Nationals Interim Issues Need Permanent Solutions
Two microphones sat on the dais yesterday at Nationals Park. So, would the assembled media hear from Jim Riggleman and President Stan Kasten? Or Jim Riggleman and acting general manager Mike Rizzo? How about Jim Riggleman and the ghost of Walter Johnson?
Nope. In filed Rizzo and Kasten to take their seats behind the mikes, and suddenly we knew:
This was an interim news conference.
Kasten has declared -- with a straight face, I swear -- that the Riggleman era starts tomorrow. The Nationals' new manager -- hired early yesterday to replace the fired Manny Acta -- will have his own news conference tomorrow, presumably hunched over a microphone with the "interim" title strapped to his back.
Maybe Rizzo can help him carry it. After all, 50 percent of the dais at yesterday's interim news conference was interim -- Rizzo's still wearing the Scarlet I despite the recent trade for pepper pot Nyjer Morgan.
So what's up with the plethora of interims?
"I'm very uncomfortable with that," Kasten said. "I've strived my whole career [for] value, stability and consistency and I want to get to that here. We're not there yet. I think we're working toward that. Sometimes we encounter these unfortunate, unforeseen bumps in the road. But you're right, we need to bring stability here and I can assure you I'm doing all I can to get us there."
In fact, that was the purpose yesterday. It was less -- much less, as it turned out -- about Riggleman and more -- much more -- about the Nats reassuring the fans that they feel their pain and share their concerns and are taking steps to alleviate both. The team has reason to worry, given that many of last year's fans turned out to be interim season ticket holders.
So yesterday, instead of introducing Riggleman, the Nats issued an open letter to the fans, begging for patience. (Their supply is running low, now that they've fired the most patient man since Job.) The message seems to be: We feel worse about this season than you do. Which is probably true, but is about as comforting as the pre-spanking "this is going to hurt me more than it hurts you" that I dimly recall from childhood.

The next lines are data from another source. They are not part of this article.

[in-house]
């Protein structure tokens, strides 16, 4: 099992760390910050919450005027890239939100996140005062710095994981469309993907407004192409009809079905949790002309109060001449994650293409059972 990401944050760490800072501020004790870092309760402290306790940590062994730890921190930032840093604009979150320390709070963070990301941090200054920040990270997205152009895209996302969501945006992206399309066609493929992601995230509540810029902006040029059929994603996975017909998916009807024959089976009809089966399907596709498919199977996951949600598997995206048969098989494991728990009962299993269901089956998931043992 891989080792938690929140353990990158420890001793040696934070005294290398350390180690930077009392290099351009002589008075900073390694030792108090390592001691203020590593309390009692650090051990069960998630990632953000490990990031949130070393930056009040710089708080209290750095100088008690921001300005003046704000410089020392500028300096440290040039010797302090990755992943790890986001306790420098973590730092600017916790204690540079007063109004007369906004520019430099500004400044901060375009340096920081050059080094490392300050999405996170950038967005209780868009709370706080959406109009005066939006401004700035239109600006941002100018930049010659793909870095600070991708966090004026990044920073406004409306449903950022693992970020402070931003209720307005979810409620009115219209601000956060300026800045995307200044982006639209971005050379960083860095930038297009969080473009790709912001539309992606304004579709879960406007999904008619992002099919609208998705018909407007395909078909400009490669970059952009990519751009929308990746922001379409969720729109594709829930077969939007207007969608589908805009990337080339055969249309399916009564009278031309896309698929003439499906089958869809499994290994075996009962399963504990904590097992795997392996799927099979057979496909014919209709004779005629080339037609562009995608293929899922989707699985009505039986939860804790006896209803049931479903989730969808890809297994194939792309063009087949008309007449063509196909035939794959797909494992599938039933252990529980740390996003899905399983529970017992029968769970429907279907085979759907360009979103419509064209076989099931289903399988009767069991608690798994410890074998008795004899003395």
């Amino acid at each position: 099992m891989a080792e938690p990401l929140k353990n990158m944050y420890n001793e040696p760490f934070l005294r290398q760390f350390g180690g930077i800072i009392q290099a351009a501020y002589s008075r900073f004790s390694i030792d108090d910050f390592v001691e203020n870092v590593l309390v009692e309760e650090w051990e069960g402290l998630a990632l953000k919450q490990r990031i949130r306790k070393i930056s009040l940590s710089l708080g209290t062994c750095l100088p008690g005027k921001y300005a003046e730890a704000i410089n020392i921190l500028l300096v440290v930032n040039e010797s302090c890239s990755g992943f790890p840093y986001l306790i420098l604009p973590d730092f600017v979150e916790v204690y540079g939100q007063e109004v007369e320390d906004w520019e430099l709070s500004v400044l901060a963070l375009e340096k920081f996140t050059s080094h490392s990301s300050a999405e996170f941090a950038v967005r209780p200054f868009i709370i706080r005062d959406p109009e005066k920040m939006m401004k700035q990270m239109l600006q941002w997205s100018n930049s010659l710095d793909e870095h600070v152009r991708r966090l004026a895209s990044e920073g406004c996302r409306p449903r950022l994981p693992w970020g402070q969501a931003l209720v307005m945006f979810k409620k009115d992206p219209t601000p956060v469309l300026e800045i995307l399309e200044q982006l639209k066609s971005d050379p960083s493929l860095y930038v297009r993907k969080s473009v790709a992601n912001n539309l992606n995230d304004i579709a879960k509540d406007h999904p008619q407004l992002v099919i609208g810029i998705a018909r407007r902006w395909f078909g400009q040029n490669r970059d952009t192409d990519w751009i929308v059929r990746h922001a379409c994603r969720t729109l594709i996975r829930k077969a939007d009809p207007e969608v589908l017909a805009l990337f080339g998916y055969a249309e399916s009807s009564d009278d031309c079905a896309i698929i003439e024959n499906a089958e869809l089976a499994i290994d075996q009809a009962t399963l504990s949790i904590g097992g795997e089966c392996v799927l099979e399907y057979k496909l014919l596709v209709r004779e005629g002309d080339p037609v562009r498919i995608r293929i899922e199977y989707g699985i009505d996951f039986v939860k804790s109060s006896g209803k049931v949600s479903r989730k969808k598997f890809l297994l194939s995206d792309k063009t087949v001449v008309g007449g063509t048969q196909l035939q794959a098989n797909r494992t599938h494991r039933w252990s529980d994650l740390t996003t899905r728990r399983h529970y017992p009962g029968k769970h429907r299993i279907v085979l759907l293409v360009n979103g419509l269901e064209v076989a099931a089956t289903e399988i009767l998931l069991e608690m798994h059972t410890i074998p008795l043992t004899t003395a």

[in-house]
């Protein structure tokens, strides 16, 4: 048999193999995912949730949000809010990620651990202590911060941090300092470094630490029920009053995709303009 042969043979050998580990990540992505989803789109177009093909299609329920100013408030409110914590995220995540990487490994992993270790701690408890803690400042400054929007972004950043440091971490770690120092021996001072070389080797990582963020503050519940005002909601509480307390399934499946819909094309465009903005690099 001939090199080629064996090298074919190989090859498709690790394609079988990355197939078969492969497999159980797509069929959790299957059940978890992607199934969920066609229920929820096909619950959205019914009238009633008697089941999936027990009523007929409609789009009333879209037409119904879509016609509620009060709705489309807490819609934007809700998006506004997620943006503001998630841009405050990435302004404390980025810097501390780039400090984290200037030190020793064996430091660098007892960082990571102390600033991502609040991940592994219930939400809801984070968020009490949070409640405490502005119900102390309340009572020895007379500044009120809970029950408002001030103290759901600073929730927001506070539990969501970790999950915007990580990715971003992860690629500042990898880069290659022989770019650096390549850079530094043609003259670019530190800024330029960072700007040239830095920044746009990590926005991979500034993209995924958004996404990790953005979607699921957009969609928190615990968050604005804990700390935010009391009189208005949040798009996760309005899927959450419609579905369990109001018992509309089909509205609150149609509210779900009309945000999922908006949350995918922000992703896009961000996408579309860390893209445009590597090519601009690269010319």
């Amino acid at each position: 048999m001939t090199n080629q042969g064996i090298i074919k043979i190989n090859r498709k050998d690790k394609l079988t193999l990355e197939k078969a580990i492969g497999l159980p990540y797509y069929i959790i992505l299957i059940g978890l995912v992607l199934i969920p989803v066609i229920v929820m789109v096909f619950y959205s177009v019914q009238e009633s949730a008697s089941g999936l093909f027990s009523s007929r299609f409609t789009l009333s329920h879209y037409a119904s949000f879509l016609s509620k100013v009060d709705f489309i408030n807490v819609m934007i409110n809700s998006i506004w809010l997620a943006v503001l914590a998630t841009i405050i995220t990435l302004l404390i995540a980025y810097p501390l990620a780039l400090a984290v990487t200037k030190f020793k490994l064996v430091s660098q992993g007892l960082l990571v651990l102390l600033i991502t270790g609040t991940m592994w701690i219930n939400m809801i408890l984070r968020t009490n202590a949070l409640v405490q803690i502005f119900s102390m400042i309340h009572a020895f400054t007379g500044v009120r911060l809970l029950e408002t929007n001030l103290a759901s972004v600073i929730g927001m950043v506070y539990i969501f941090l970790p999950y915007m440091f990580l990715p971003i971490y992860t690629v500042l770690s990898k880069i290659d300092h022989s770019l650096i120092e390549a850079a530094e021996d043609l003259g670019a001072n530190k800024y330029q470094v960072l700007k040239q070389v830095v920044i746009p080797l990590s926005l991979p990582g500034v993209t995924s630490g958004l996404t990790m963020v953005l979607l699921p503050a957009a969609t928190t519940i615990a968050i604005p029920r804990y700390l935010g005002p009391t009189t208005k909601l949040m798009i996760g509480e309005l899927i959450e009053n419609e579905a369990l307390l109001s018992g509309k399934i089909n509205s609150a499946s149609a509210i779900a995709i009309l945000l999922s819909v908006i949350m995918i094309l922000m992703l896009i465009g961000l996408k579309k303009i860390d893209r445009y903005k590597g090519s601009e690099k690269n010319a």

The fact is, it's growing increasingly hard to believe in The Plan when the major characters keep changing. If the 2009 season ends with the general manager and manager jobs still filled by temps, was the season a wash? And how many "wash" seasons do the Nats expect their fans to pay to see?
"I do think we're very close to realizing the fruits of three hard years of effort," said Kasten, the one constant in The Plan. "When I see people write about our team recently, it's 'Well, yeah, they've now amassed a core of young future starters, but then they have all these other problems.' Whoa, whoa, whoa, let's slow down, let's not gloss over it. It's hard to amass a core of young future starters. That took us time. I've always believed that that was the most important thing, that was Job One. Once we have a consistent rotation, everything else gets easier. Once you have pitchers giving you about seven innings every night, even the bullpen looks better."
True, the Nats have some promising young pitchers. No question about that. But after three years, by Kasten's own admission, the Nats still haven't reached a "consistent rotation" or "seven innings every night."
Maybe it's time to ditch The Plan, or switch to The Interim Plan. There isn't time to fix this season, but with two weeks to go before the trade deadline, there's time to make some moves. The deal for Morgan was the first step in shoring up their wretched defense. But the front office must acknowledge that Adam Dunn is best suited to be a designated hitter, yet plays in a league that doesn't have one, and that Austin Kearns may be done as a major league player. In short, they need to be active at the deadline. And they desperately need to sign top pick Stephen Strasburg. The Lerners might as well just give Scott Boras their ATM card; when landing the No. 1 draft pick is the highlight of your season, you paint yourself into a very tight corner.
So the Nats brass needs to a) get creative, or even just busy, at the July 31 trade deadline; b) sign Strasburg by Aug. 17; and then c) have a big talk. The Lerners and Kasten must decide who they want in the GM and manager roles for the long haul. If it's not Rizzo, cut him loose. He got far more than a bag of balls for Lastings Milledge, so clearly he will find work elsewhere. If you want a big-name manager, go get him (and be prepared to pay for him). But the next hires for both jobs need to be the guys you see in those jobs a decade from now.
Of course, those are just my interim suggestions.